Zion was a city located at the core of the earth, literally underground, as opposed to the remains of the post-apocalyptic wasteland on the earth’s surface controlled by machines. Facing imminent attack from the army of sentinels, Councillor Hamann, representing the fears of those who lived underground, or under the radar of The Matrix, admits, “I think about all those people still plugged into the Matrix and when I look at these machines... I can’t help thinking that in a way, we are plugged into them.” Neo replies, “But we control these machines, they don’t control us.”
The Wachowskis may be making a larger point about power structures, another pet theme of theirs, also explored in V for Vendetta. The Wachowskis love their heroes to take on the system because they truly believe that people CAN control the system and not let the system control them. In Reloaded, Neo was being hunted down by the system because he was the anomaly it apparently hadn’t accounted for. He was the rebel.
But what if he was just the token rebel created by the system that wanted complete control — even of the rebellion?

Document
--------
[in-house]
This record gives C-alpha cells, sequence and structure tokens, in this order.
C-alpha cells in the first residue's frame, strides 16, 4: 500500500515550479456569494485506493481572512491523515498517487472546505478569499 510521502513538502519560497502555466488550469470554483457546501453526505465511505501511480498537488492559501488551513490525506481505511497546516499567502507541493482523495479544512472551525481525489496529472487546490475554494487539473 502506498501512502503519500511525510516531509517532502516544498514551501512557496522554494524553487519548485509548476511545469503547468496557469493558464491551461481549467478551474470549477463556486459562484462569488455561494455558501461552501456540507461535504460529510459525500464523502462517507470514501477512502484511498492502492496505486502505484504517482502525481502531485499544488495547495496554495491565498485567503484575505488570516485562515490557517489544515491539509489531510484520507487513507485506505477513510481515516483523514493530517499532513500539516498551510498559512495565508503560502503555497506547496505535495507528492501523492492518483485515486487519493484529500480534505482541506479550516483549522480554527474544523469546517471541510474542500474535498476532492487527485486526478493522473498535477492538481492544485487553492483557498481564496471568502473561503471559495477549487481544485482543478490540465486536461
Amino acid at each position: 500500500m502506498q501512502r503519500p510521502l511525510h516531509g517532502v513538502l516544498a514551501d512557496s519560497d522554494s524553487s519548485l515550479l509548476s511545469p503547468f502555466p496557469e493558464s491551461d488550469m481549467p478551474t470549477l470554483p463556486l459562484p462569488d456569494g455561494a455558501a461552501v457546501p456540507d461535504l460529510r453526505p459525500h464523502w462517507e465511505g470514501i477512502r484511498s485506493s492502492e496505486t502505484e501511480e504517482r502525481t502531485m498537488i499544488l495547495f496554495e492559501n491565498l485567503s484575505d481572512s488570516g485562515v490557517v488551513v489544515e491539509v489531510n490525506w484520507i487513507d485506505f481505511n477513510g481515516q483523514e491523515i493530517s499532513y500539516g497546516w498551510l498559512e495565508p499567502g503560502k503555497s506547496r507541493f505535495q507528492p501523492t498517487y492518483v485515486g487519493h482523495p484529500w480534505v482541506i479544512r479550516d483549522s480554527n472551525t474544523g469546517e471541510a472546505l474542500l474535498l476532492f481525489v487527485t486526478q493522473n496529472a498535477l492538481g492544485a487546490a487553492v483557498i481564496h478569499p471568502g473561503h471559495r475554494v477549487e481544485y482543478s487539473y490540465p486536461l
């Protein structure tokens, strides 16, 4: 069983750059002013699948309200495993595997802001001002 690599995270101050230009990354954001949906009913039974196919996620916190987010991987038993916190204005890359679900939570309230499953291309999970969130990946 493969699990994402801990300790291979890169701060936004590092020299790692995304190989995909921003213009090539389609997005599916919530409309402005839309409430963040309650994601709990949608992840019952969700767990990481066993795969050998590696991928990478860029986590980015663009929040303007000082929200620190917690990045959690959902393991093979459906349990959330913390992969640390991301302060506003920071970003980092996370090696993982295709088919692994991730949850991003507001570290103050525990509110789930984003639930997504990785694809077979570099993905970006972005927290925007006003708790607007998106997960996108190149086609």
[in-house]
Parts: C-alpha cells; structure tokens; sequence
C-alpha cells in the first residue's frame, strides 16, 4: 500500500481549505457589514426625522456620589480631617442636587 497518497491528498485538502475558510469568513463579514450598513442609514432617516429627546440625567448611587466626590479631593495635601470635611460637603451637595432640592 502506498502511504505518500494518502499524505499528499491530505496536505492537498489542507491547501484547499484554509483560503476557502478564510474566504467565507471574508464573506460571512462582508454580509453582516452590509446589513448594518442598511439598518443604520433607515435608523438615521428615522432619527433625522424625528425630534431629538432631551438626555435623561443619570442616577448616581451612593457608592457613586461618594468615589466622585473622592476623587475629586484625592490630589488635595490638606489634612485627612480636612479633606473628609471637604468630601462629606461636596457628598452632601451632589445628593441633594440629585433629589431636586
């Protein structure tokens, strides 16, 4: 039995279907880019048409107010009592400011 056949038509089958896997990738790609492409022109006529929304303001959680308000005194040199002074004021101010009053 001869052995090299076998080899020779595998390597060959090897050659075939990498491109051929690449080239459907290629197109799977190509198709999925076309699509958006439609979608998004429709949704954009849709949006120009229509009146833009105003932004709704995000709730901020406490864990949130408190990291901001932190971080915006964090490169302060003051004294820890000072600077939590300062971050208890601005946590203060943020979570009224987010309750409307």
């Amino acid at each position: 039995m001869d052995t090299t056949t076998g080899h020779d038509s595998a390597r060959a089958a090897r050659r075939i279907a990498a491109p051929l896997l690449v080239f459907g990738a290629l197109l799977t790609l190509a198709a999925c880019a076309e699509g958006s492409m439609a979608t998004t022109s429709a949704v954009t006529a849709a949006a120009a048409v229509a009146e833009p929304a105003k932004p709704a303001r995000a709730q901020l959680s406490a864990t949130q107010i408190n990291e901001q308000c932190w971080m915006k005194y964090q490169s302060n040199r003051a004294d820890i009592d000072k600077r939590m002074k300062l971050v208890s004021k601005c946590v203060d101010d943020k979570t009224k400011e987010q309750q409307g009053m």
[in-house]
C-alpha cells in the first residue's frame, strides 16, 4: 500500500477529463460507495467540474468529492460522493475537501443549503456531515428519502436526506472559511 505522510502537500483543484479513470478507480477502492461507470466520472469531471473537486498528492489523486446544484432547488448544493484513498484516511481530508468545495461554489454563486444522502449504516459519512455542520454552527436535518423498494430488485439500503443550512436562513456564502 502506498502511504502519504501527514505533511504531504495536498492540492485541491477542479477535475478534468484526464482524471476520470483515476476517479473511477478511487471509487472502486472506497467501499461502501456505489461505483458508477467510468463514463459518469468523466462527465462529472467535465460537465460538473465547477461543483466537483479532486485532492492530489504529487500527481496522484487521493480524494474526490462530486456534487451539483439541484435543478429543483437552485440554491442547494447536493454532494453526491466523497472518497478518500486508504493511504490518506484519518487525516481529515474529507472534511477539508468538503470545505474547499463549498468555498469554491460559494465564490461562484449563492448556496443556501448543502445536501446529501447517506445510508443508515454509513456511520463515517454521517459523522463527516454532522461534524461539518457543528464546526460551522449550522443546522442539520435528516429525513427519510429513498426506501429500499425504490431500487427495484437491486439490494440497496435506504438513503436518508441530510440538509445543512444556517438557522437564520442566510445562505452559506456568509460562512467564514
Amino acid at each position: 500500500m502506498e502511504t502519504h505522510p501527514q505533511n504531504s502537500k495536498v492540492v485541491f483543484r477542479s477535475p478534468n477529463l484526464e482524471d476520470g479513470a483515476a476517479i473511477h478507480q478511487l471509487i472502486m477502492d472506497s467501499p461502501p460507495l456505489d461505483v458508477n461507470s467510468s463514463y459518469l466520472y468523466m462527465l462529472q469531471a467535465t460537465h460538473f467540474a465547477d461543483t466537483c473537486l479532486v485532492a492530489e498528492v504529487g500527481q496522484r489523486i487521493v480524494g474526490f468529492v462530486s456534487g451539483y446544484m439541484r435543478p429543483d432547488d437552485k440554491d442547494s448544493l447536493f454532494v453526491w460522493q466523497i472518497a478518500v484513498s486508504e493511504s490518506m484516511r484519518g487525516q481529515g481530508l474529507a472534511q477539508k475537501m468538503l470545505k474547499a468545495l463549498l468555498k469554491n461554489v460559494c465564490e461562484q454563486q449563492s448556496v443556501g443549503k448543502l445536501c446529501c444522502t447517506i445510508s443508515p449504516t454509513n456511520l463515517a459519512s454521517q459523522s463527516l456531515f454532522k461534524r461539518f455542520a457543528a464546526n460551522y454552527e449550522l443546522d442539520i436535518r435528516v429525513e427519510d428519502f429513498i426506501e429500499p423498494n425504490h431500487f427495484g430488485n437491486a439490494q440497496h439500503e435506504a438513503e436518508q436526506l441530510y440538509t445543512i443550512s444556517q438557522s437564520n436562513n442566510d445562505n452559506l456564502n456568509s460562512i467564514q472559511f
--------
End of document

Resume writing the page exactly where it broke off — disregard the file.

The system was a well-oiled machine that operated on the principles of causality. There was always a way out — a loophole-creator — or The Keymaker, who, in this case, could help you access the one who controls the system. “Choice is an illusion created between those with power and those without… beneath our poised appearance. The truth is, we are out of control,” the power-broker Merovingian tells Neo. The Merovingian is proof that the rich and famous control The Keymakers of the world. Neo had to save The Keymaker to find his way to the place that held the key to Zion’s salvation.
When Neo makes it to that inaccessible door, he meets the creator and designer of the system who, is quite simply, known as the Architect.